- Three out, including city administrator, at Scott City; two resigned, one fired (3/16/17)1
- Business notebook: Cape native goes from farm to mobile-food operation (3/20/17)1
- Police: Man beats pregnant wife, throws her down stairs, abandons her on side of road (3/14/17)17
- Several tournaments already booked at Sportsplex (3/16/17)6
- Cairo man pleads guilty to bank murders (3/17/17)1
- Former Scott City administrator: 'I was forced to resign' (3/21/17)6
- Two people found dead in Advance house fire (3/21/17)
- Two local lawmakers back charter school bill; Perryville lawmaker objects to measure (3/19/17)19
- Two Cape men charged with second-degree murder of Grandi (3/21/17)2
- Cape's 24-hour endurance run keeps growing; some will run more than 100 miles beginning Friday night (3/15/17)1
Flight school told that hijackers approved for visa change
WASHINGTON -- The Florida flight school where two Sept. 11 hijackers had trained received belated, formal notification this week that the Immigration and Naturalization Service had approved the requests for student visas.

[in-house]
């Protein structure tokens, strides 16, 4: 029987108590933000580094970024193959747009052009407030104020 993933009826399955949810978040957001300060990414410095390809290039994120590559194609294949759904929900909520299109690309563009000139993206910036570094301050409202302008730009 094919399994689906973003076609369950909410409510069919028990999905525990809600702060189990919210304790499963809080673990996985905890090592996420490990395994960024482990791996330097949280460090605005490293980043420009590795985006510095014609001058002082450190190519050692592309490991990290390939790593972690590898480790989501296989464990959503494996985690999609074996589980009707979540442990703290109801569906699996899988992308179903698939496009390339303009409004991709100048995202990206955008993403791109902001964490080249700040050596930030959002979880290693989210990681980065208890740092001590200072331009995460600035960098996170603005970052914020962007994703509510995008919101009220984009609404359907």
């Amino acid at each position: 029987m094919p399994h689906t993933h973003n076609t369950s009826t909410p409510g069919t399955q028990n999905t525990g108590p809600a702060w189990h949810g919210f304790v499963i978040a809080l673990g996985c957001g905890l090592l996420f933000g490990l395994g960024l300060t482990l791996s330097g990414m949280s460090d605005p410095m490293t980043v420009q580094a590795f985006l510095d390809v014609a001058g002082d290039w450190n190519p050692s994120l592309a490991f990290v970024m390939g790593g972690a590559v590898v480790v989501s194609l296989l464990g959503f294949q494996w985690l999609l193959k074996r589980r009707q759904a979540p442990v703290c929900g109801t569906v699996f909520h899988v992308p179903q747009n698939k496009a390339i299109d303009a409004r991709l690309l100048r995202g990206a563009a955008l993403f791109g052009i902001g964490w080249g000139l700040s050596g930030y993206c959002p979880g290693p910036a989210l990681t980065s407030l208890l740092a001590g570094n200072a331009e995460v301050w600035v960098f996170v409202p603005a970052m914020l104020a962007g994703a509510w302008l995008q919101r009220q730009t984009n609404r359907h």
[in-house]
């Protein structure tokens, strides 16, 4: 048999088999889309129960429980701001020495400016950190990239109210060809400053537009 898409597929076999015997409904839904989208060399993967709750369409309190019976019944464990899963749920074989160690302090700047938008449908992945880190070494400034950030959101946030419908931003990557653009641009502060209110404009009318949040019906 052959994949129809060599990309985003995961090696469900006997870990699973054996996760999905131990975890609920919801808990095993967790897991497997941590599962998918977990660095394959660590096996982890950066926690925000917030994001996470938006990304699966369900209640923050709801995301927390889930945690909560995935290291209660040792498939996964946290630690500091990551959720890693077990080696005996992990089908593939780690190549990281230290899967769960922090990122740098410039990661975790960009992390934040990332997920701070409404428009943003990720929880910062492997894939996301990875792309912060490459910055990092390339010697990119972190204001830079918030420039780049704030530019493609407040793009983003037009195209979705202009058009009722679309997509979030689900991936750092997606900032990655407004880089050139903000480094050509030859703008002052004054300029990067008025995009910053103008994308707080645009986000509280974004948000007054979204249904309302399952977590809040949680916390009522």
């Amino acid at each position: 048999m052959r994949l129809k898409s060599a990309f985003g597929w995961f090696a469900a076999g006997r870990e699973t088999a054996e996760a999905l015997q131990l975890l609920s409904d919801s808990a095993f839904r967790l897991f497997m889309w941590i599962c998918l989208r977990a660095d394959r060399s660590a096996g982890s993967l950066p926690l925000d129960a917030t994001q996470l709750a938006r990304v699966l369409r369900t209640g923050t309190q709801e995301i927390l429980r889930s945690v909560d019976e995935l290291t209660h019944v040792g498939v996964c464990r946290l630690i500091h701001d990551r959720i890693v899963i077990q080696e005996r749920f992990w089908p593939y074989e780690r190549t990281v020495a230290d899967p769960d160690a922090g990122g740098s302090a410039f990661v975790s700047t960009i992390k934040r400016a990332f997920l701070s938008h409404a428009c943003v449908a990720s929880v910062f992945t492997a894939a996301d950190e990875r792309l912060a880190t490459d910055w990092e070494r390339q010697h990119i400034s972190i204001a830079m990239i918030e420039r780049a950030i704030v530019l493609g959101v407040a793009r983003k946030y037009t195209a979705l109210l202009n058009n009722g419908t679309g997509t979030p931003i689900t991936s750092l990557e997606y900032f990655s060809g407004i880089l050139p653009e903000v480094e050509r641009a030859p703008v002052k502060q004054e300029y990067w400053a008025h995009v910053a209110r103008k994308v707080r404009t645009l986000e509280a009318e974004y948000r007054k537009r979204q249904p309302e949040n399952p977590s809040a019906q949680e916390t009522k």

Huffman Aviation received the paperwork acknowledging the INS approvals for Mohamed Atta, 33, of Egypt and Marwan Al-Shehhi, 23, of the United Arab Emirates.
Atta and Al-Shehhi trained at Huffman in Venice, Fla., in July 2000, and were aboard separate flights that struck the towers of the World Trade Center. The two initially entered the United States on visitor's visas but applied for an M-1 student visa, given to immigrants attending technical schools in the United States.
A spokesman for the immigration service, Russ Bergeron, said the INS already had notified the men and the school last summer about the approvals and described the paperwork Huffman received this week as "backup notification." The INS approved Atta's request in July 2001 and Al-Shehhi's request the following month, Bergeron said.
Bergeron attributed the embarrassing delay in a backlog of documents at a federal paperwork processing center in London, Ky.
"Because of a backlog of data entry, materials are just now arriving at the school," he said
But John Conyers, the top Democrat on the House Judiciary Committee, said the notification was a sign of Bush administration's "misguided focus in pursuit of homeland security."
"I am astonished that while the INS is fixated on detaining and rounding up countless Arab-Americans without any justification, it has failed to take basic steps to ensure that visas are not issued to known terrorists," said Conyers, D-Mich.
U.S. authorities believe Atta was aboard American Airlines Flight 11, which struck the north tower of the World Trade Center, and that Al-Shehhi was aboard United Airlines Flight 175, which struck the south tower 17 minutes later.